The problem

A healthy balanced diet is essential for young children in order for them to grow and develop properly. Diet is also important for the development of healthy teeth.

Most children enjoy sweet sugary foods, but too much sugar in their diets is the major cause of tooth decay that can lead to toothache, fillings and infections.

The problem with sugar is that when you put it in your mouth, the bacteria found in plaque converts the sugar into acid. This acid then starts to dissolve the surfaces of the teeth for over an hour until your saliva neutralises the acid. The tooth will then start to repair itself, but this takes time. Decay starts to happen when the tooth doesn’t have enough time to repair itself before the next hit of sugar arrives, or if the repair systems are compromised.

Acids are often present in many foods, and these soften the teeth allowing them to be rapidly worn away. Decay bacteria flourish in an acidic environment promoted by sugary and acidic foods.

While it is unrealistic to expect children never to eat sugary foods, just by taking a few sensible steps at an early stage it is possible to greatly improve your child’s chances of developing strong, healthy teeth that will serve them well during their childhood and beyond.

So what can I do?

  • Do not sweeten foods and drinks to suit your taste: children are not born with a ‘sweet tooth’!
  • Limit sugary foods to mealtimes.
  • Most children love sweet drinks. Encourage them to drink those containing no added sugar, or that use artificial sweeteners.
  • The acidity of the drink is also relevant, so consider low acidity drinks such as Robinson’s Special R or Ribena Toothkind. Excessive consumption of acidic drinks can lead to permanent erosion of the teeth. Smoothies can be very acidic.
  • Most children love sweets and to expect them never to eat them would be impractical.
  • Eat sweets and chocolate all in burst rather than spreading them out over the day. This limits the number of acid attacks on their teeth during the day.
  • Try to only give sweets at certain times of the week, such as Friday afternoons, Saturdays, or as very occasional treats. Don’t give sweets regularly as rewards (especially for coming to the dentist!) or to keep children quiet.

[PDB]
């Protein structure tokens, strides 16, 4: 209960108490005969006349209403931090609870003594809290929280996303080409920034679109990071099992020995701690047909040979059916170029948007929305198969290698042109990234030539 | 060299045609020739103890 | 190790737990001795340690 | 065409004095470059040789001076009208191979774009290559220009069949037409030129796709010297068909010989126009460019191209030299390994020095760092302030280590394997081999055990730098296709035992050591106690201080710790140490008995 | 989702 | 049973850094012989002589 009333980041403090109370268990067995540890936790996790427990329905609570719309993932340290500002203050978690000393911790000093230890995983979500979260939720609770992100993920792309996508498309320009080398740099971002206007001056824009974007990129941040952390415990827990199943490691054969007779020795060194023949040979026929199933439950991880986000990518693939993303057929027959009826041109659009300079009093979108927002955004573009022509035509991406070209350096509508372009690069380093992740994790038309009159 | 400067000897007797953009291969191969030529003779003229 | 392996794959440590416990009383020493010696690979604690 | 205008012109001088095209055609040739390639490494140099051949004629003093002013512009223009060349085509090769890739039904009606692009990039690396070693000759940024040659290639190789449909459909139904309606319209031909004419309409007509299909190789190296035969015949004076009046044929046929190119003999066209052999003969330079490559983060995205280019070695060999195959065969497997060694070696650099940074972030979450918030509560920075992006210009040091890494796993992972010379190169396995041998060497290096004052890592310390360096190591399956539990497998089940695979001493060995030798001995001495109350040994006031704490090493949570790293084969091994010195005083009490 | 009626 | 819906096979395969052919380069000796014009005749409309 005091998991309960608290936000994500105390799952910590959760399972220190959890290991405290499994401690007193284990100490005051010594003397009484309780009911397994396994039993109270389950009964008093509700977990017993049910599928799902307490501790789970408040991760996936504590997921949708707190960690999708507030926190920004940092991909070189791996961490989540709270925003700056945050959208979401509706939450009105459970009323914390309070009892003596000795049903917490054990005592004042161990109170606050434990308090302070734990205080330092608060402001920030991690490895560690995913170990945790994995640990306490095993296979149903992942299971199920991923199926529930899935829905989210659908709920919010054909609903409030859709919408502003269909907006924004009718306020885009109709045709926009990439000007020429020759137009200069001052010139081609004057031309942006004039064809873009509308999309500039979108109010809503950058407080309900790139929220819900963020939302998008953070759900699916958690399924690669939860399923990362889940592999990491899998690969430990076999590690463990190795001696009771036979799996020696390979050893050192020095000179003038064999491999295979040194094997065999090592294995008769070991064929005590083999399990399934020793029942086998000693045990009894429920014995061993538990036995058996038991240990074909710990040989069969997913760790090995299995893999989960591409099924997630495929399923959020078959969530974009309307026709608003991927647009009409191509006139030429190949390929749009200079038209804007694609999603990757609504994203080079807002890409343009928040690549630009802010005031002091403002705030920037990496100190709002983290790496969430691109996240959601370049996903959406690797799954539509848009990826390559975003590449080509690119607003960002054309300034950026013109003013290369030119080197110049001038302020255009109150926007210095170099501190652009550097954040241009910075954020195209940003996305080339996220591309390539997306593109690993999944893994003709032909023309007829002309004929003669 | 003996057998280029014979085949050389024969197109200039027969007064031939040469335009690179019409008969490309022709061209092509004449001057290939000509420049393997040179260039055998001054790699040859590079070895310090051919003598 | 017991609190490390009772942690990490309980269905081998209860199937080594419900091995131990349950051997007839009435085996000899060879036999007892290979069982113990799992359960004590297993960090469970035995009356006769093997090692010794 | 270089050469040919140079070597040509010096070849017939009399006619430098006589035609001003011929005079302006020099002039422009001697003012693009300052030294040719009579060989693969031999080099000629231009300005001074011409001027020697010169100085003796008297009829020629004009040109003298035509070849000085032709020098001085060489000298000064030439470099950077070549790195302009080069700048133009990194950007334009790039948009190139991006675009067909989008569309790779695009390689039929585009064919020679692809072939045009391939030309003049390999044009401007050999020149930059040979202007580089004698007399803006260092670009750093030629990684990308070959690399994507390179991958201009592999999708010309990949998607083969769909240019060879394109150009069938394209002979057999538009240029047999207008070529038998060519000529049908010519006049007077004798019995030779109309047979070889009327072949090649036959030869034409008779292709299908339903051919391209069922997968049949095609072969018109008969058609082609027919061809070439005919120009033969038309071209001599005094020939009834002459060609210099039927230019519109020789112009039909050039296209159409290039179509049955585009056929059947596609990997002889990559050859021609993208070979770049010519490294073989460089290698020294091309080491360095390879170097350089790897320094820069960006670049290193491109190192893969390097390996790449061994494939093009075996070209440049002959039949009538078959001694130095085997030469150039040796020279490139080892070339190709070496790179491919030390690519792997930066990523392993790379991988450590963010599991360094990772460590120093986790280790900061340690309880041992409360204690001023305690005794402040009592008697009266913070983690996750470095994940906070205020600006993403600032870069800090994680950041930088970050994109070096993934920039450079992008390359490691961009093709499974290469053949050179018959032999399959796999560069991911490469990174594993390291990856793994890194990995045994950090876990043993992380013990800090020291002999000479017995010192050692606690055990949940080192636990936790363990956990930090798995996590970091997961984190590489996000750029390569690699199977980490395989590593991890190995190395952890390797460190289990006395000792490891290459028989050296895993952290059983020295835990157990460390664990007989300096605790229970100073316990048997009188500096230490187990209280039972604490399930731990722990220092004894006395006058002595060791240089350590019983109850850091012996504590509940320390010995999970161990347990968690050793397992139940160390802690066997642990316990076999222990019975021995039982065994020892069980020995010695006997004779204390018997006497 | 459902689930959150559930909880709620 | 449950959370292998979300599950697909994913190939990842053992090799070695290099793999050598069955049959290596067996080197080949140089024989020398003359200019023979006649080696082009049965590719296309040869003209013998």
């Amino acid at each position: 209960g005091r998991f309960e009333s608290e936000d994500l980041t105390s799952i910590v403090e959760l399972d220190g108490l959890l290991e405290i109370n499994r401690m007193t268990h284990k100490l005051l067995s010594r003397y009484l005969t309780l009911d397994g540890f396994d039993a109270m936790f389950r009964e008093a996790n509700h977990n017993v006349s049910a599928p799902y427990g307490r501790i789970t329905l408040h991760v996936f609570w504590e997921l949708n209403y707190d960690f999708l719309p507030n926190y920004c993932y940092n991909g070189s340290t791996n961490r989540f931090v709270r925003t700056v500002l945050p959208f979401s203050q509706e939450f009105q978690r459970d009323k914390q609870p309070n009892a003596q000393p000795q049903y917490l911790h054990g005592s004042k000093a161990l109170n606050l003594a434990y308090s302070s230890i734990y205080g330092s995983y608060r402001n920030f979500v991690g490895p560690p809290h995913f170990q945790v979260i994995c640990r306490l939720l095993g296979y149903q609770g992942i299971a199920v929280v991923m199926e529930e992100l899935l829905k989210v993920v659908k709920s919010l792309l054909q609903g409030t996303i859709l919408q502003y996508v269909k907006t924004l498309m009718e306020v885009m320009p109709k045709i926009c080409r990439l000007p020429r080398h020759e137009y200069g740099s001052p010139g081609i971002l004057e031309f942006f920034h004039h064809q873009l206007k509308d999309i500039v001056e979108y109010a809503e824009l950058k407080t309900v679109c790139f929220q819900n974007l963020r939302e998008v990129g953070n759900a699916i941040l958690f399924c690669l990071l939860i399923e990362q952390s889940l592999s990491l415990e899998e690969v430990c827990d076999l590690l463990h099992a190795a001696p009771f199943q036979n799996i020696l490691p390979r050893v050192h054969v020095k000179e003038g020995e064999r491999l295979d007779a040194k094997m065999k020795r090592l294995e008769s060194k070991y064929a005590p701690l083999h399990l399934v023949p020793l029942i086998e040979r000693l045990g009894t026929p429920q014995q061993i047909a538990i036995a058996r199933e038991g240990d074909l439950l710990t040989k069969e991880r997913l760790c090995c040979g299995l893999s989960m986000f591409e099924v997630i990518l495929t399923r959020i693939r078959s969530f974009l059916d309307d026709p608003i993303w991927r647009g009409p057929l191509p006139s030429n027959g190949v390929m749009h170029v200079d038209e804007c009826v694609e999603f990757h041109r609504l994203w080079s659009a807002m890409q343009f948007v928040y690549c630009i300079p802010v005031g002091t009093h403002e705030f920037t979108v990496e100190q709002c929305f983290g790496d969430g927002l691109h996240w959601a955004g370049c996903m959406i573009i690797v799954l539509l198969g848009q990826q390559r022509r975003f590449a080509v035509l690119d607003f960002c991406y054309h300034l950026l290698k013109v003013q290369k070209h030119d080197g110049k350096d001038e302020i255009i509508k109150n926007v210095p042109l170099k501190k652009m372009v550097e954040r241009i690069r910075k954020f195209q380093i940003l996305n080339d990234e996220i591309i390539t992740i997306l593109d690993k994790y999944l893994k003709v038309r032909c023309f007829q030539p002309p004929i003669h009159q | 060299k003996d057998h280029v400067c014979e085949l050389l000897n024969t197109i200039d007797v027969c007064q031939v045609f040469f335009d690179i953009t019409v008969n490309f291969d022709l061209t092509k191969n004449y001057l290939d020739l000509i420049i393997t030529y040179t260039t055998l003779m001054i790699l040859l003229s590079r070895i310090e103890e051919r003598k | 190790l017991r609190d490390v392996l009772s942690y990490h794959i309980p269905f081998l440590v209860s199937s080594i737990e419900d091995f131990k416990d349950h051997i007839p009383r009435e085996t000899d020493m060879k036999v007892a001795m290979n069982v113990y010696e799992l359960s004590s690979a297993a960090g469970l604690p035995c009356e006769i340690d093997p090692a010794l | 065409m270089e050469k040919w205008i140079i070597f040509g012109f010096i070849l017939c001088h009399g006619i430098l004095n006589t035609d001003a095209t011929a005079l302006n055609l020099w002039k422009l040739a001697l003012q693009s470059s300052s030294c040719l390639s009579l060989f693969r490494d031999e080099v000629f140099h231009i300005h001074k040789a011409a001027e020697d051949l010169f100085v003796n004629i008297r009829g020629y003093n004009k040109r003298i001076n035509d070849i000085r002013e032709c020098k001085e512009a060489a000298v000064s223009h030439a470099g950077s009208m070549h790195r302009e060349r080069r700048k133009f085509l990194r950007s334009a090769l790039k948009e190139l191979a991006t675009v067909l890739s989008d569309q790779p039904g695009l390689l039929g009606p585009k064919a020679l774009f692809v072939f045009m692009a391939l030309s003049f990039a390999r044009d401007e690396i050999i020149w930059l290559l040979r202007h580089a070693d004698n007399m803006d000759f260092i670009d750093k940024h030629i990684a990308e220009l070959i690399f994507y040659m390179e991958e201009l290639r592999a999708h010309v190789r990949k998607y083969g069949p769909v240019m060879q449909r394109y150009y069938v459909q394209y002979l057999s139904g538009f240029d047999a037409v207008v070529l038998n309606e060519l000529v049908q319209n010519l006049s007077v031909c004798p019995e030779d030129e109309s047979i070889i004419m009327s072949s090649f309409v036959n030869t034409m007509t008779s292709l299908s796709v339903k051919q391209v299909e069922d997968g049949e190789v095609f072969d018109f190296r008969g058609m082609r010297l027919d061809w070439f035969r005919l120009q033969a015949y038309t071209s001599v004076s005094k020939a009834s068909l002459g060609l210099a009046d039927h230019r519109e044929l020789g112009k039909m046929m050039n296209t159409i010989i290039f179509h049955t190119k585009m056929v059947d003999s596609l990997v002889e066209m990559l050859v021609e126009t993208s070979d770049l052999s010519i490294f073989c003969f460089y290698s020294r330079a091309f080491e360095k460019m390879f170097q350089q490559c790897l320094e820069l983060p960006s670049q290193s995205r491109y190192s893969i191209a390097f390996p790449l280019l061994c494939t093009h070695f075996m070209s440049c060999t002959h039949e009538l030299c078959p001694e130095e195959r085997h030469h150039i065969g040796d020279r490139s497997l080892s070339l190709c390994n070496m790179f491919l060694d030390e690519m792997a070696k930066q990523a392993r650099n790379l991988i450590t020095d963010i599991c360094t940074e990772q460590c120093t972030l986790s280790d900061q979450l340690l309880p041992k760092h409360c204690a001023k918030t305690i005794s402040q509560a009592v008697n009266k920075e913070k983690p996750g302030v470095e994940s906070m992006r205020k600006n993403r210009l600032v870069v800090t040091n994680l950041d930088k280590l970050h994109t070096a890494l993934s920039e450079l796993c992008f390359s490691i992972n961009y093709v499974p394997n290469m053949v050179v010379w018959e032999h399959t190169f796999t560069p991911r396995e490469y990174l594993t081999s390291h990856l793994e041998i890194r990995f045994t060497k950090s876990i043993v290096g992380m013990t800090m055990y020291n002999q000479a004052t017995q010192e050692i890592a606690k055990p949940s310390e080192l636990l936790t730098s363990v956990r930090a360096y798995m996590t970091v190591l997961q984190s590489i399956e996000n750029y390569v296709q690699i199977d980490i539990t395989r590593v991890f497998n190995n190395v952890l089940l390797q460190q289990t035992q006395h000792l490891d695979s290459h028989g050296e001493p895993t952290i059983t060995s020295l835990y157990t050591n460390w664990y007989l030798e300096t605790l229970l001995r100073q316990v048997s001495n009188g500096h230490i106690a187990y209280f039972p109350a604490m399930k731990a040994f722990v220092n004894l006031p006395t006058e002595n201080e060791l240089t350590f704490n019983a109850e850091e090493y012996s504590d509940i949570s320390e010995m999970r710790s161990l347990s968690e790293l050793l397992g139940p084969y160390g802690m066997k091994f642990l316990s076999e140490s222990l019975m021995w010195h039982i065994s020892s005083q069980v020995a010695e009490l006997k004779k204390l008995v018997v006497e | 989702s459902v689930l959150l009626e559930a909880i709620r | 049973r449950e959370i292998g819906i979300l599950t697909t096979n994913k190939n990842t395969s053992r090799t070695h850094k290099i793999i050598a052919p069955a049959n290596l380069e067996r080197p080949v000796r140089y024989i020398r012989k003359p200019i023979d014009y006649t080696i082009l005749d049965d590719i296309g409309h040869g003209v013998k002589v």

• Discourage grandparents and childminders from giving sweets to your children either as rewards or as pacifiers.
  • Consider buying sugar-free sweets particularly those with xylitol, which has been shown to reduce decay.
  • Snacks between meals should ideally contain foods which do not damage teeth. This is covered more fully over the page.
  • Never allow your child to consume sweets or sugary drinks last thing at night after they have brushed their teeth.
  • Brush your child’s teeth twice daily with a children's fluoridated toothpaste
  • Visit the dentist regularly with your children to allow your child to become used to the environment and so any problems can be spotted early on.

By following these simple guidelines, you will greatly improve your child’s chances of growing up with strong healthy teeth  

 

Snack foods for children

Snack foods for children are a difficult area. There are a huge range of products commercially available, many marketed specifically at particular age groups.

Many of these are high in sugars, salt content, acids, and fat, but not usually all at once. It is also fair to say that none of them are toxic.

However, from our standpoint, you are looking to provide snacks for children which can provide essential nutrients for their growth and development, coupled with minimal sugar content and acidity.

Nuts & seeds – these are packed with nutrients and are often available unsalted. They are often available in spreadable ‘butter’ form, often unsweetened and unsalted.

Fruit and vegetables – There is a wide variety of fruit and vegetables available, often in small portions. Choices could include pears, apples, bananas, avocados, watermelon, cantaloupe melon, cherry tomatoes and carrot sticks. Fresh fruit can also be chopped up and mixed into unsweetened yoghurt.

Popcorn – made at home this can be unsalted and unsweetened.

Other possibilities are good quality grilled cocktail sausages and chicken drumsticks, cubed ham or chopped chicken or turkey.

Cheese is interesting because it is high in fat but does have a high calcium content. It seems reverse the effects of sugars if consumed after the sugary snack.

There are many commercial products on the market; It is difficult to generalise as there is such a wide range. However, because products now mostly have nutritional information printed on the packaging, it is now easier for parents to more easily see all the nutritional values contained in food products.

Pay particular attention to food & drinks containing ‘hidden’ sugar, which are often advertised as ‘healthy’. It is worth a quick glance through the labelling to determine how much sugar is present.  Smoothies, sweetened yoghurts, and ‘healthy’ breakfast cereals are particular culprits.